This area was filled with 600 feet of mud from the landslide triggered by the Mount St. Helens eruption in 1980. Today, birds and wildlife abound as the plants and flowers begin to regrow on the plains. The trail descends directly into the blast zone, and continues by the crater. Rock, ash, and mud dominate the terrain for two miles until reaching the Pumice Plains by Spirit Lake. Alongside the lake, take in views of the volcano and the region impacted by the eruption.

> Plan your trip using WTA's Hiking Guide

Quartz Creek

Location: Dark Divide
 8.0 miles, roundtrip
Elevation Gain: 500 feet

The small falls at Straight Creek
Straight Creek falls. Photo by rfschreiner.

A spectacular area for backpacking and day hiking, the Quartz Creek corridor is blessed with old-growth, waterfalls, and maybe even solitude. The trail carries hikers into the southeast corner of the Dark Divide Roadless Area, one of Washington's truly special places.

> Plan your trip using WTA's Hiking Guide

Buck Creek-Morrison Creek-Wicky Creek Loop

Location: Mount Adams Area
 8.0 miles, roundtrip
Elevation Gain: 4100 feet

Dense fall foliage along the Wicky Creek Trail.
Lots of fall colors to be seen along Wicky Creek. Photo by Elementalll.

Get a taste for the south slopes of Mount Adams area when the snow is still in the high country on this eight mile loop combining the Buck Creek Trail, Morrison Creek Trail, and Wicky Creek Trail. Most of the area is rocky and heavily forested, including old-growth Ponderosa pine trees, as well as aspen, which are colorful in the fall.

> Plan your trip using WTA's Hiking Guide

Mount Rainier


Location: Paradise
Mileage: 4 miles, roundtrip
Elevation Gain: 1160 feet

Golden Gate Trail & the Tatoosh Range  Photo (c) David Hagen
Golden Gate Trail and the Tatoosh Range by David Hagen in mid-September.

With high elevation hubs at Paradise and Sunrise, Mount Rainier is a treasure trove of big view hikes. In some cases, they even start from the moment you climb out of a car. But heading away from parking lots even a mile or two will reward you with the hint of autumn color, the chance to spot some wildlife and a slightly different perspective. This little loop climbs up through popular meadows, and leaves plenty of time to explore other nearby trails or just sit and take in the view.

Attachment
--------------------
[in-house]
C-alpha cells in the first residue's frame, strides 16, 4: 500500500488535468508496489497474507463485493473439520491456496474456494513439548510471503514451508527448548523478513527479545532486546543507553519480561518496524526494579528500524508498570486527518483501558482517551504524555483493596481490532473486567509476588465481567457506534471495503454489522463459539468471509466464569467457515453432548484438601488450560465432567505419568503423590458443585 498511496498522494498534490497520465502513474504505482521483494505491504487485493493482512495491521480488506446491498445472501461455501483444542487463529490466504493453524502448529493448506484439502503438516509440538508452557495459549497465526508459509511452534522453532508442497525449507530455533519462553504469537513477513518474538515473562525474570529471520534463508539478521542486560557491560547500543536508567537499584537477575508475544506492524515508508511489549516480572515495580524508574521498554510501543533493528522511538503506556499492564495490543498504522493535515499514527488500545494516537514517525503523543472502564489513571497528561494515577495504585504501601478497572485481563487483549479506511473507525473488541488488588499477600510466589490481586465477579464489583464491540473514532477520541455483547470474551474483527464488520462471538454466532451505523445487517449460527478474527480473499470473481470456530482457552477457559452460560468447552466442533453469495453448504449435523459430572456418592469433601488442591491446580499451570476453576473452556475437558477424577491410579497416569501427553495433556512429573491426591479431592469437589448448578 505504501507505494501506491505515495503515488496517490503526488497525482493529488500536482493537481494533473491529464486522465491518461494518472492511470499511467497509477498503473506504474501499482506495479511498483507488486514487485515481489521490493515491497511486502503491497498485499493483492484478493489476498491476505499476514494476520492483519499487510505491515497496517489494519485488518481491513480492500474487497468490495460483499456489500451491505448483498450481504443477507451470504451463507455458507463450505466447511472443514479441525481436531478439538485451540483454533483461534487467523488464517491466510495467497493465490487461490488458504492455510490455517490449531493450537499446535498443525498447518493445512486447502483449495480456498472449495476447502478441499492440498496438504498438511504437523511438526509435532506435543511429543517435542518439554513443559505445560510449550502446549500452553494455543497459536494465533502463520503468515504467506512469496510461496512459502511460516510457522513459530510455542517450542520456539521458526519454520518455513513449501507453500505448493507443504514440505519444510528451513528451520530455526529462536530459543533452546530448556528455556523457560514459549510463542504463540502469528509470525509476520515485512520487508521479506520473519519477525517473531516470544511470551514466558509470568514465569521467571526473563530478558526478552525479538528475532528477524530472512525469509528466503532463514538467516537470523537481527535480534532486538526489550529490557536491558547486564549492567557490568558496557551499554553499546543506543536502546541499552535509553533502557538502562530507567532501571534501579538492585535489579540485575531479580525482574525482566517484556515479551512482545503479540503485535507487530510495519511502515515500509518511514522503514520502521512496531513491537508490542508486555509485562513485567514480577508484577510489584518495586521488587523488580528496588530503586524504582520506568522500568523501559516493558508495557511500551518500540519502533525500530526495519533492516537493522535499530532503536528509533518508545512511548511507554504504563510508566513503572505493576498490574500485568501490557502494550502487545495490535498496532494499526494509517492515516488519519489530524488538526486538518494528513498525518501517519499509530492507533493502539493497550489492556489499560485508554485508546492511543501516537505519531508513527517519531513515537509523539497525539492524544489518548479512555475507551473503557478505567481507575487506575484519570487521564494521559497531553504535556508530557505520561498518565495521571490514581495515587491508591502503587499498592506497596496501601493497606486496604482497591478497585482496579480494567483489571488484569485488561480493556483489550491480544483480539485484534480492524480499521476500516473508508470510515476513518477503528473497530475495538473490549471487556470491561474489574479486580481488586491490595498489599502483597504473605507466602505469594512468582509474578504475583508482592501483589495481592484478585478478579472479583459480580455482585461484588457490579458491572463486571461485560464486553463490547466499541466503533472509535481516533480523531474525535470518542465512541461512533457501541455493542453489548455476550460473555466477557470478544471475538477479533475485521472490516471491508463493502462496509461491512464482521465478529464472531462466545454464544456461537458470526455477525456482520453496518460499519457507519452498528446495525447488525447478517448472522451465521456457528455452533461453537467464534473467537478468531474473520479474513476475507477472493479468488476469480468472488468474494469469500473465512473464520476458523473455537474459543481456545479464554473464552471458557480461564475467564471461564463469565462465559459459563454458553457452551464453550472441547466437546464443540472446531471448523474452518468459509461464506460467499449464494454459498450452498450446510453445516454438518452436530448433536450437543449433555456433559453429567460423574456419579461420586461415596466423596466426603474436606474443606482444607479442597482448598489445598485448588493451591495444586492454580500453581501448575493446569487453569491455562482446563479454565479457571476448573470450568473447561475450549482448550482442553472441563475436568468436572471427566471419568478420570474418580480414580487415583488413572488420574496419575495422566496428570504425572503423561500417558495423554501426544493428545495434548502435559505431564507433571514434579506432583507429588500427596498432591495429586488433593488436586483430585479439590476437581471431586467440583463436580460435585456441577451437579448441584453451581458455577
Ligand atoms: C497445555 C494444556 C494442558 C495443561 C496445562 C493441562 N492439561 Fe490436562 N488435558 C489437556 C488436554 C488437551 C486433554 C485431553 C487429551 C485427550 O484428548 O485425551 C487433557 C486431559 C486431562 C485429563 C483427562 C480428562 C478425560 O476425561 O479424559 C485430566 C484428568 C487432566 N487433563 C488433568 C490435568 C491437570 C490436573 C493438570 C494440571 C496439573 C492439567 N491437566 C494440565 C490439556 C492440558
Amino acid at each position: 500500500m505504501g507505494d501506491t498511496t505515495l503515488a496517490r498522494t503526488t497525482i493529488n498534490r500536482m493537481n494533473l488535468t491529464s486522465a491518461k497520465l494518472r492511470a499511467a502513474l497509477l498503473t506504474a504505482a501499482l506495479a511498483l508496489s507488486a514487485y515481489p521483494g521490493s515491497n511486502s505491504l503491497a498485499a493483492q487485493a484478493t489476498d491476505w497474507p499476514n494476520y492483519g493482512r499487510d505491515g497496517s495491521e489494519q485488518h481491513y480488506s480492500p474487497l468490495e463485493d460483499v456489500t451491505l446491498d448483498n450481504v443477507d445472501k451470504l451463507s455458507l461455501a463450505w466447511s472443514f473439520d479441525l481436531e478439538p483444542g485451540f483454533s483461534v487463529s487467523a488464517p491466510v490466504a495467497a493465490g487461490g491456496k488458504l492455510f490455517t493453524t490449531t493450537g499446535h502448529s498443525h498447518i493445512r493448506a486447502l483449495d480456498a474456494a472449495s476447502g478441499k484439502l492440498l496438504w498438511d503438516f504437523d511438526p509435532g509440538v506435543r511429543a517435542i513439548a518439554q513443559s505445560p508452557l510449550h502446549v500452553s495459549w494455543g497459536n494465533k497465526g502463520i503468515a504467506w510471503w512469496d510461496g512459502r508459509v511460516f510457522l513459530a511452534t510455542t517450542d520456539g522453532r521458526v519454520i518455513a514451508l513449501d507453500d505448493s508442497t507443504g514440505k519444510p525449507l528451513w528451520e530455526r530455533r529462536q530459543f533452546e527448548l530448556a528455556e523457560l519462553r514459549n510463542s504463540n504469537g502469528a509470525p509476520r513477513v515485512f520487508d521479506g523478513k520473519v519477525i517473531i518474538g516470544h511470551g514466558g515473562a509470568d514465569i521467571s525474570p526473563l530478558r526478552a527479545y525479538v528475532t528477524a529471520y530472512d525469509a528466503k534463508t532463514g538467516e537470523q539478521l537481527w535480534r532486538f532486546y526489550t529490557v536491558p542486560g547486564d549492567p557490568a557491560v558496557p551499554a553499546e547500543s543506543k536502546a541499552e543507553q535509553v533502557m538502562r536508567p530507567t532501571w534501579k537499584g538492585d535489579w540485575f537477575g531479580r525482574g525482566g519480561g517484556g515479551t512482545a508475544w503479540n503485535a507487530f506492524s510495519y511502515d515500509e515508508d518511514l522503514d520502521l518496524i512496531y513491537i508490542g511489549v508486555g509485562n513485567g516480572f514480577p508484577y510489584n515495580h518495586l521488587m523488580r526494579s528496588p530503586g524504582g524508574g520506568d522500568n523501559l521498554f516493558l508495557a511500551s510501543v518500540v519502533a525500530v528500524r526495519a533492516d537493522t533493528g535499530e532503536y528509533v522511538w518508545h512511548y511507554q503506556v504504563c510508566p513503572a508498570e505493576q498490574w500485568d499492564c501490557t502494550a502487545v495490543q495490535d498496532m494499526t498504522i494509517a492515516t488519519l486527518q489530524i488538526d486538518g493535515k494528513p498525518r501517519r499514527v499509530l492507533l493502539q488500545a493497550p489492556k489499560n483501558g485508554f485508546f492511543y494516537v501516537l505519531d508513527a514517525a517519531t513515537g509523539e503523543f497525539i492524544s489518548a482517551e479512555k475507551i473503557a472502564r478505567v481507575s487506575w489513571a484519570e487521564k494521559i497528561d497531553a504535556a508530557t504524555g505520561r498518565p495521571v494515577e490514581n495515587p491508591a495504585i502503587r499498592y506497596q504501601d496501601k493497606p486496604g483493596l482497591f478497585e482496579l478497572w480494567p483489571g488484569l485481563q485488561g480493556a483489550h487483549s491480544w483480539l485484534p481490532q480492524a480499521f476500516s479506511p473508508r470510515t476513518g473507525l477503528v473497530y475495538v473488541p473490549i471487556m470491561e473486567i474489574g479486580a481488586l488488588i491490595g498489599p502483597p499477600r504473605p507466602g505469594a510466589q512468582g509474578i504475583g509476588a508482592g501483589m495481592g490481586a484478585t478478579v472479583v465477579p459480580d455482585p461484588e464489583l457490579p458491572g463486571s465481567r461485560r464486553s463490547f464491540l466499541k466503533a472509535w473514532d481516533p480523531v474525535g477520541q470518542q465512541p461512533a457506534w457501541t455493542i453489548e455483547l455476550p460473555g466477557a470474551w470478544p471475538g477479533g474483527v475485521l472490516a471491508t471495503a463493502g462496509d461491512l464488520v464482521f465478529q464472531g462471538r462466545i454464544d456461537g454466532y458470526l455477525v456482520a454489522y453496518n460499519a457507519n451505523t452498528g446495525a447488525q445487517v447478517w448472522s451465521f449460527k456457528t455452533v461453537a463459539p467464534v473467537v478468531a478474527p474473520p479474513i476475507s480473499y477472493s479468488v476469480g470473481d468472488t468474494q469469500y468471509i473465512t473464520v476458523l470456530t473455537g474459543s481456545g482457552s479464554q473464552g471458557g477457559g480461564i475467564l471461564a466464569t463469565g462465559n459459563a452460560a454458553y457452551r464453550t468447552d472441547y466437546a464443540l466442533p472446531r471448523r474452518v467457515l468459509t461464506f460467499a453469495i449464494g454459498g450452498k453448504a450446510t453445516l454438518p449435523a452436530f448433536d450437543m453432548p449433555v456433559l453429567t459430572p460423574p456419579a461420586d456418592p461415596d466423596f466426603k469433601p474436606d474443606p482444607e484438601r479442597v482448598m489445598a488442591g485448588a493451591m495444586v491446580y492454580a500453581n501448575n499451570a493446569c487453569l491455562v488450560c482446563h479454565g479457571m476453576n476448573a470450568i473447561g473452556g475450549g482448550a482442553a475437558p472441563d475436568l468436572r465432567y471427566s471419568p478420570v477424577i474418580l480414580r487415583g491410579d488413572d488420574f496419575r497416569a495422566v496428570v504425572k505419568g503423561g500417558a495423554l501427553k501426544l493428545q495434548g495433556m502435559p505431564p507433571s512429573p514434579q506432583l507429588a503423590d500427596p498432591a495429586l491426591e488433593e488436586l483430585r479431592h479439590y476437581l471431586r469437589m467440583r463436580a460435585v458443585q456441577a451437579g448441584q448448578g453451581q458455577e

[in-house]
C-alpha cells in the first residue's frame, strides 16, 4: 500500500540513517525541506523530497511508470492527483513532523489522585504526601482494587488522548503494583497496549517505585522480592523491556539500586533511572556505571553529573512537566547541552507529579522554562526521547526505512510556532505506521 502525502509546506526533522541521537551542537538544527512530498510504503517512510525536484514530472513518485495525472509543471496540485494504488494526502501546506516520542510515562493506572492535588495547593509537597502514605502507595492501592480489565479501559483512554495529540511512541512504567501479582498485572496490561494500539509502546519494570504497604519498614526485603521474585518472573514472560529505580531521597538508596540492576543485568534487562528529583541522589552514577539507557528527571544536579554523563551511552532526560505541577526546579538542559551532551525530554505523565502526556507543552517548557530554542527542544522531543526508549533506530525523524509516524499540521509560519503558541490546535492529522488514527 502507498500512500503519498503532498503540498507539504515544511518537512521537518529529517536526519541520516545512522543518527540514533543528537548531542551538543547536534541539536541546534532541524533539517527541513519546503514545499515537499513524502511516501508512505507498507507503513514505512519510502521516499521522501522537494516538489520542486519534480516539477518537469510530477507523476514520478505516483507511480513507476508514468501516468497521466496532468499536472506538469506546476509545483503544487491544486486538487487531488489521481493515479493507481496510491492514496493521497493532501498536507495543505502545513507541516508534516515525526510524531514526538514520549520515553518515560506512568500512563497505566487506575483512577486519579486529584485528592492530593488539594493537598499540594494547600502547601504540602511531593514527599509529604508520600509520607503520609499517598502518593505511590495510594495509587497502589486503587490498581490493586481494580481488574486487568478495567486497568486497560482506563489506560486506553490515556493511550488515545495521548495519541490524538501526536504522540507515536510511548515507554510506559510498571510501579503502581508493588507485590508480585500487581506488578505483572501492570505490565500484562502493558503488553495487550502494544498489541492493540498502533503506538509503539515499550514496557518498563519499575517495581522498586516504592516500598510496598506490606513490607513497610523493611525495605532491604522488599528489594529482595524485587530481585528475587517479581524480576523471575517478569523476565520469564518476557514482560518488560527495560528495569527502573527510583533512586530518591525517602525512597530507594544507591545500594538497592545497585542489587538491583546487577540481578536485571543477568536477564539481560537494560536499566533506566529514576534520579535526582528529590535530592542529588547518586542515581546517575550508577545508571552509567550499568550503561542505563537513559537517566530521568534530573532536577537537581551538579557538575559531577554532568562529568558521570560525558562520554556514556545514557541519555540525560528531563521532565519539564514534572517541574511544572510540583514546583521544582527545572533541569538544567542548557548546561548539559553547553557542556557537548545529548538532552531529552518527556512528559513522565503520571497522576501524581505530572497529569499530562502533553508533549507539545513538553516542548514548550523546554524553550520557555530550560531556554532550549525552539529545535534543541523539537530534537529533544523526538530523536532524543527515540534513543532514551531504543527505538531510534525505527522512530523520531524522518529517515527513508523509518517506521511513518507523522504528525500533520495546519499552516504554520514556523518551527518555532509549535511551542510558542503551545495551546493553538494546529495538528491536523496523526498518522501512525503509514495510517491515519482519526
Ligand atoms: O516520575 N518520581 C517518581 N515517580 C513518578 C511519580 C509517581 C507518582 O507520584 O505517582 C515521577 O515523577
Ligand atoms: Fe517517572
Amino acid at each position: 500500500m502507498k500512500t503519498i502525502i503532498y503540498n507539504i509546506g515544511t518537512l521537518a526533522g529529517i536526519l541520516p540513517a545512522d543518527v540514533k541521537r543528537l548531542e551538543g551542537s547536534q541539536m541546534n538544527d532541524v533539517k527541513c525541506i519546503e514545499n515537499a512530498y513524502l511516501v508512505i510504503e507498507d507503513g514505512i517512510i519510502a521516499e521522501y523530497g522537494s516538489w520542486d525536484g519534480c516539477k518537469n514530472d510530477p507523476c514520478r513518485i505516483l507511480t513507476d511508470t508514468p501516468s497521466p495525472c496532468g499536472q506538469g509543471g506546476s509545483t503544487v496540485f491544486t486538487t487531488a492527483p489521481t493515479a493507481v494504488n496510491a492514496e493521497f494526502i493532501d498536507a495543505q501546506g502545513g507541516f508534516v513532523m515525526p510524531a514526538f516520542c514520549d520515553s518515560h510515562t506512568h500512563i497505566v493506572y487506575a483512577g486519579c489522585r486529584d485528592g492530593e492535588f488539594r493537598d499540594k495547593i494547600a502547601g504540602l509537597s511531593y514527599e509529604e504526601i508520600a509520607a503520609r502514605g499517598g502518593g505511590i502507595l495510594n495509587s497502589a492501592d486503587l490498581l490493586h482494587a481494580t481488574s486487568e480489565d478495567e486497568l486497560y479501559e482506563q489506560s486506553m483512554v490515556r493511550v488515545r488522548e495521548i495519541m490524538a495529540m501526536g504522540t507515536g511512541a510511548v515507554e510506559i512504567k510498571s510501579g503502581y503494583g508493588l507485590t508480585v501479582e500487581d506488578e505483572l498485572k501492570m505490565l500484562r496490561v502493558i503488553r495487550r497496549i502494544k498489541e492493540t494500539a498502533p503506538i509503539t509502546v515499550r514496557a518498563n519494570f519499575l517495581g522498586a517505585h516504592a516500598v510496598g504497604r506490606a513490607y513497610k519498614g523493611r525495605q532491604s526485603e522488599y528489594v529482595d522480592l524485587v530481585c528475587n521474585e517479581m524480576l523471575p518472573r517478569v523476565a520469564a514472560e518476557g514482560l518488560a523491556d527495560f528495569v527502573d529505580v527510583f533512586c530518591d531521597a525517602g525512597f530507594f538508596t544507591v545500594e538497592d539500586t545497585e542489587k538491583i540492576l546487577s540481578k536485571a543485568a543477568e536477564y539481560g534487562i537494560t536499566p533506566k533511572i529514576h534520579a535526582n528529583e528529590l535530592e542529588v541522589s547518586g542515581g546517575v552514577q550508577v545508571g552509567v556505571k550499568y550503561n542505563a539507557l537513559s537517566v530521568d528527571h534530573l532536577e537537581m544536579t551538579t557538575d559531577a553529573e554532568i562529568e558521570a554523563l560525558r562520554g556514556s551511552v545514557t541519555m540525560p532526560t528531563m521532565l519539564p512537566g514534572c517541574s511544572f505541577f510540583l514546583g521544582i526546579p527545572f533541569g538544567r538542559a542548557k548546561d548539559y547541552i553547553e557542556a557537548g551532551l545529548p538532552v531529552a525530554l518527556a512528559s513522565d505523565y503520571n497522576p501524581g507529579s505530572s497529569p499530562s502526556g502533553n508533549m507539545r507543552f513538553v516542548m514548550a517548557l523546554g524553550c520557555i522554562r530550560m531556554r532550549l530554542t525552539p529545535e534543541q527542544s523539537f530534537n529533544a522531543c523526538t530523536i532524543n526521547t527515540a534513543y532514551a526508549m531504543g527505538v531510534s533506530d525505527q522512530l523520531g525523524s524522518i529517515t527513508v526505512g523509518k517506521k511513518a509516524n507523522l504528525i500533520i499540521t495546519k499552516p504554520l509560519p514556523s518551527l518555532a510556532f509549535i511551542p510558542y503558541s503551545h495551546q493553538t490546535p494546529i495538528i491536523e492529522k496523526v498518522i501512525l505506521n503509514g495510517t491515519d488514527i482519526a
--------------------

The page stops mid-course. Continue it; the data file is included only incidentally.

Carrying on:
> Plan your trip using WTA's Hiking Guide


Location: Sunrise/White River 
Mileage: 3-6.5 miles, roundtrip
Elevation Gain: 1600 feet

Photo by BeaverDawg.

WTA volunteers have invested a lot of love and hard work into helping Mount Rainier National Park repair this trail, and for good reason. It offers hikers views of Mount Rainier (when the clouds cooperate) and meadows on the way to the alpine basin. You can even catch a glimpse of the startling jade-green waters pouring off the mountain from the Emmons spur

> Plan your trip using WTA's Hiking Guide

Klapatche Park

Location: Carbon River/Mowich 
Mileage: 21.4 miles, roundtrip
Elevation Gain: 3300 feet

Klapatche Park. Photo by buzzworm.jpeg
Photo by trip reporter buzzworm.

Looking for big miles? Experience one of the best wilderness camps on the Wonderland by sneaking in the back way! If you plan on making this an overnight, you'll need to snag a backcountry permit from Mount Rainier National Park but the trail to Klapatche could certainly be made into an epic day hike or trail run, too.

> Plan your trip using WTA's Hiking Guide

Eastern Washington

Gypsy Peak

Location: Selkirk Range
Mileage: 16.0 miles, roundtrip
Elevation Gain: 1750 feet

Gypsy Peak. Photo by Karen Daubert.jpeg
Photo by trip reporter Karen Daubert.

Eastern Washington’s highest peak may not stand particularly tall by Cascade standards, considering it’s only slightly more than half the height of Mount Rainier. All the same, the views from the summit of Gypsy Peak make the trip well worth it, with the added benefit of climbing a mountain in solitude. Due to its location in the heart of the Salmo–Priest Wilderness, visitors are most apt to share the trail with resident bighorn sheep or bears.

> Plan your trip using WTA's Hiking Guide

Mica Peak

Location: Spokane Area/Coeur d'Alene
Mileage: 15.36 miles of trail
Elevation Gain: 2000 feet

Mica Peak. Photo by TrailKat.jpeg

Mica Peak hosts several varieties of flora thanks to its elevation change from the parking area to the summit. While here, look for sub-alpine low brush to fragrant Ponderosa pine forest. Aspen and birch groves also thrive here, making the hill glow gold in the autumn. Visitors can also enjoy views of Spokane Valley and the rolling Palouse.